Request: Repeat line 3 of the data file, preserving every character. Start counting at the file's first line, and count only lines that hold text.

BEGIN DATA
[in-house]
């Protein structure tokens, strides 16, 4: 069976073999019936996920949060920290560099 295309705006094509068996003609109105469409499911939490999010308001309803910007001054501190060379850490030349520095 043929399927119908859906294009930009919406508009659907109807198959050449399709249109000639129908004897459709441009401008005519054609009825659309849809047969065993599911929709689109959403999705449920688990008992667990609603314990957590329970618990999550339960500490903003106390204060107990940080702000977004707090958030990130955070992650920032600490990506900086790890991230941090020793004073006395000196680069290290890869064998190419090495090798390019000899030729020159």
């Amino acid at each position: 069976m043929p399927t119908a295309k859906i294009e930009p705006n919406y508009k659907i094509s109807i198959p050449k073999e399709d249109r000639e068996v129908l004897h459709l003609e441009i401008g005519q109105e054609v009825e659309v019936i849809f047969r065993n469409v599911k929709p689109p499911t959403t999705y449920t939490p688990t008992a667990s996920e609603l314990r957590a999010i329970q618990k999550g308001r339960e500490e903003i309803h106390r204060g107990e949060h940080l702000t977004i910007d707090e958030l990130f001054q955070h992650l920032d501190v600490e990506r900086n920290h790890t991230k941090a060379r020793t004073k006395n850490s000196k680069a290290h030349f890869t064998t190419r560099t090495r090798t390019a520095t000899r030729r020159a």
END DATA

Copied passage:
């Amino acid at each position: 069976m043929p399927t119908a295309k859906i294009e930009p705006n919406y508009k659907i094509s109807i198959p050449k073999e399709d249109r000639e068996v129908l004897h459709l003609e441009i401008g005519q109105e054609v009825e659309v019936i849809f047969r065993n469409v599911k929709p689109p499911t959403t999705y449920t939490p688990t008992a667990s996920e609603l314990r957590a999010i329970q618990k999550g308001r339960e500490e903003i309803h106390r204060g107990e949060h940080l702000t977004i910007d707090e958030l990130f001054q955070h992650l920032d501190v600490e990506r900086n920290h790890t991230k941090a060379r020793t004073k006395n850490s000196k680069a290290h030349f890869t064998t190419r560099t090495r090798t390019a520095t000899r030729r020159a």